The primary reason the two debts together can be such a problem is that the IRS won't usually agree to include the full amount of the minimum credit card payments or other unsecured debt payments into the calculation of a monthly budget.
When this happens…it creates what we call phantom income. An example:
David owned a small business. The industry he chose wasn't profitable, and over a period of time he created a large amount of credit card debt to keep the business going. The payments were so big at $1700.00 per month, that he stopped withholding taxes and filing returns. Eventually the IRS caught up to the situation and forced him to file the returns. The debt was large enough with penalty and interest, that a revenue officer was assigned to his case. The revenue officer reviewed all of his finances to determine what he could afford to pay per month. (read more about IRS partial payment plans) The IRS rules allowed the revenue officer to ignore most of the credit card payments as a budget item. The payment plan was imposed and David began making the payments. Within a few months he realized that something had to give and he was forced to choose which type of debt to continue paying.
This situation is common, and this phantom income forces a person like David to make a difficult choice.
If he can't settle the IRS Debt in an Offer in Compromise or if the tax debt is so large he can't use a “time based” payment plan…he is going to have to either stop making the IRS payment risking levy, or stop making the credit card payments.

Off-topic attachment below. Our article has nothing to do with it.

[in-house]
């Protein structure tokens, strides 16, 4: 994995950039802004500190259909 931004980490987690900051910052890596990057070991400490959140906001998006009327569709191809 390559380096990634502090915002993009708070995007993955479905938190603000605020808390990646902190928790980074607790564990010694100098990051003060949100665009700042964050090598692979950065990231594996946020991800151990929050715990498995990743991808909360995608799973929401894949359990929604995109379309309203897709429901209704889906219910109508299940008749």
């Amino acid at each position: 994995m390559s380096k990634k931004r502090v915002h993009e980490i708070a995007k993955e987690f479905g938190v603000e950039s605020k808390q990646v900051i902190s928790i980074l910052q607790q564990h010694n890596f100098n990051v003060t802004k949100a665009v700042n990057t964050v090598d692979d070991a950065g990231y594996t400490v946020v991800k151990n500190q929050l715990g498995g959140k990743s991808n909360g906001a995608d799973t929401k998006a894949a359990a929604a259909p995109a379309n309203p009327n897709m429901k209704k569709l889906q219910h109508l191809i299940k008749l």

Or…he's going to have to win the lottery.
Sometimes the solution to this problem is bankruptcy and for a few reasons.
If David qualifies for a chapter 7 bankruptcy, the bankruptcy would discharge his obligation on the credit card debt, removing this phantom income problem from the equation and providing him the money to actually make the IRS payment.
If he doesn't qualify for a chapter 7 bankruptcy, a chapter 13 bankruptcy may still help. The chapter 13 bankruptcy may allow him to use a friendlier budget than the IRS allowed him. It would also treat the large tax penalties, the interest on the penalties, and the credit card debt as dischargeable debt. This might result in a payment in the chapter 13 that would be substantially less than the IRS payment plan and the credit card minimums were prior to bankruptcy.
What if some time had passed between the date David entered the IRS payment plan and the date he filed the bankruptcy… making some or all of the tax debt dischargeable debt like the credit card debt.
It's possible that David would be debt free.
But even if the bankruptcy only got rid of a portion of the tax debt…the reduction in the tax debt amount might allow David the ability to pay the remainder tax debt after the bankruptcy was over using a payment plan based on time, rather than his actual finances.
With the credit card debt wiped away and the much lower tax debt payment, David would be free to move on with his life.
There are lots of people in David's situation or at least something similar.
You might be one of them.
If you are, it's important to have your situation looked at…or analyzed, to see whether bankruptcy might make sense. If it doesn't…it may in the future.
You'll want to know that ahead of time so that you can plan accordingly and avoid the phantom income problem.
Michael S. Anderson, Attorney 2158 N. Gilbert Rd. Ste 101 Mesa, Arizona 85203
Phone: (480) 507-5985 Fax: (480) 507-5988 Email: [email protected] Website: www.taxlawyeraz.com